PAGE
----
Senior State, Defense, and MDA officials have frequently briefed senior Russian counterparts, as well as their experts, on the proposed U.S. European missile defense deployments in numerous locations in Washington, D.C., Moscow, Brussels, and elsewhere. For example, Lt. General Obering, the Director of the Missile Defense Agency, Under Secretary of State Robert Joseph, and I - have on many occasions briefed Russian MFA and MoD officials and their experts. Senior Russian officials as well as their experts understand the limited capabilities of the interceptors and the X-band radar, including why the European-based assets would have virtually no capability against Russian ICBMs launched at the United States, and how it is optimized for engaging ballistic missile threats launched out of Iran. Russian officials, and their experts, fully understand the technical limitations and parameters of the proposed defensive capabilities. There is a huge discrepancy between the tone of the conversations with Russians officials in private consultations and their recent public statements.

Providing Russia transparency and predictability in our missile defense policy, plans, and programs is certainly in the interest of the United States. We will continue to keep Russia informed about the status of our programs and decisions, and to explore the possibility of additional confidence-building measures that the United States, Russia, and the Host Nations might be able to agree to.

I would simply point out that ten ground-based missile defense interceptors and an X-band radar for midcourse tracking and discrimination of warheads located in central Europe would have little or no capability against an ICBM launched out of Russia at the United States in a one-on-one engagement. Furthermore as Secretary Rice has said, there is no way these interceptors "are a threat to Russia or that they are somehow going to diminish Russia's deterrent of thousands of warheads."

Obviously, the United States also has no interest in an arms race with Russia. I firmly agree with Secretary Gates that "[o]ne Cold War was quite enough."


In Churchill's day they had the will, but not the technology to field a system to predict where a V-2 might impact and concentrate and synchronize anti-aircraft fire to destroy the incoming rocket, thus providing a point defense. Today, not only do we have the technology, not only have we demonstrated we can destroy an incoming missile. We no longer have to worry, as the British planners did, that the shells used to defend against the incoming V-2 might do more damage to us than the incoming rocket. Today, we can destroy the missile in mid-flight and are working at being able to destroy it closer and closer to its point of origin.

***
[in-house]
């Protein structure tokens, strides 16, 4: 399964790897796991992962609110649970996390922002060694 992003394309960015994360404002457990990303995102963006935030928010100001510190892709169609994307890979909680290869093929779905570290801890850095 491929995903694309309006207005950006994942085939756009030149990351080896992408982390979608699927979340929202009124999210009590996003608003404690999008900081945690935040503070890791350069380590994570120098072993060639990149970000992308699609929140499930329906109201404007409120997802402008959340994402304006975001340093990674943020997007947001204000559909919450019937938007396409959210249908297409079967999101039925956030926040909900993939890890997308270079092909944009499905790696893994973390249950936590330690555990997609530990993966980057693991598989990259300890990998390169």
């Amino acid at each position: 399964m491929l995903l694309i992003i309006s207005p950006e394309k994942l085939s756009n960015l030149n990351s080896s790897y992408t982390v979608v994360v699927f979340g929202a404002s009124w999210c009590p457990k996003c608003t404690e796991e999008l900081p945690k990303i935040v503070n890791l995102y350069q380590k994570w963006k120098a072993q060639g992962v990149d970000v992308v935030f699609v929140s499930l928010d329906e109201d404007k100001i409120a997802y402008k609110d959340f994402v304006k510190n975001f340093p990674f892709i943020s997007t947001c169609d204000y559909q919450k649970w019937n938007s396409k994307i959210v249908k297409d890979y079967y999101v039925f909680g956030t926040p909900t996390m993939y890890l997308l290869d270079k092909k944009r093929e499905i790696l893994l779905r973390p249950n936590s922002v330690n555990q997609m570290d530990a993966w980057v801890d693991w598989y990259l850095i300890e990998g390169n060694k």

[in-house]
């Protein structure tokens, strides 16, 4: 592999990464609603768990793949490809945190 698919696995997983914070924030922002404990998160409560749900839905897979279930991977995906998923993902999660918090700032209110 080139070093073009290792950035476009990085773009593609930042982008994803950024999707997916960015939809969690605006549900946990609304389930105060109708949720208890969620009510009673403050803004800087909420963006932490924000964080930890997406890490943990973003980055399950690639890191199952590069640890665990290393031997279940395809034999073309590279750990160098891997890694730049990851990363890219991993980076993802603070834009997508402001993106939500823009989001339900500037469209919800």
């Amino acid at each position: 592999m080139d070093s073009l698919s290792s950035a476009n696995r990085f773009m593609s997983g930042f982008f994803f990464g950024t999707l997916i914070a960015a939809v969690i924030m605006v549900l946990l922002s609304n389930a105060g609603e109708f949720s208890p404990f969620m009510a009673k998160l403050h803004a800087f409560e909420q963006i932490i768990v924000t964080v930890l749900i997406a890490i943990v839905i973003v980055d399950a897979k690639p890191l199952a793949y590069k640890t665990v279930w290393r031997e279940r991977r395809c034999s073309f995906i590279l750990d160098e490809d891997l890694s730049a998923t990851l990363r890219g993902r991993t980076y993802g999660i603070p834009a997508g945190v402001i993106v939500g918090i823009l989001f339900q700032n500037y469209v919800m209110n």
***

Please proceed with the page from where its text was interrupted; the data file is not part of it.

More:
Looking at the events of just the last year, the threat is real. Last July, North Korea launched multiple short and medium-range missiles, as well as the Taepo Dong-2 long-range missile. Despite international condemnations, they followed up these threatening events with an underground nuclear explosion. Just prior to the North Korean missile tests, Iran also tested its short- and medium-range Shabab-2 and Shabab-3 ballistic missiles in their continuing and aggressive missile development program. Iran not only is building missiles, but pursuing a nuclear weapons program in defiance of the international community including the UN Security Council. Just last week, the IAEA reported that Iran had not suspended its uranium enrichment efforts as required by the Security Council.

Combine this troubling situation with the missile proliferation behavior of North Korea, including sales and assistance to Iran.

Also according to the U.S. intelligence community, Iran continues to modify its Shahab-3 medium range ballistic missile (MRBM) in order to extend its range and effectiveness. In October 2004, Iran claimed it had successfully extended the range of the Shahab-3 to 1,900 km. If true, Iran can today target large portions of the Near East and Southeastern Europe, including U.S. bases and deployed forces in Turkey and Central Asia. And Iran appears to have greater plans for even greater capabilities with its Shahab-4 and 5 systems, and the aspiration to threaten the United States with ICBMs.

And what are Iran's intentions? Well, what does their president have to say? The President of Iran has asked his audiences to realize a "world without America" and recommended "wiping Israel off the map." Is this mere rhetoric? Not according to Ahmadinejad himself. He claims, "...you had best know that this slogan and this goal are attainable, and surely can be achieved." Iran, he further claims, has developed a strategic "war preparation plan" for the "destruction of Anglo-Saxon civilization." And to Europe he has said, "We have advised the Europeans that the Americans are far away, but you are the neighbors of the nations in this region. We inform you that the nations are like an ocean that is welling up, and if a storm begins, the dimensions will not stay limited to Palestine, and you may get hurt."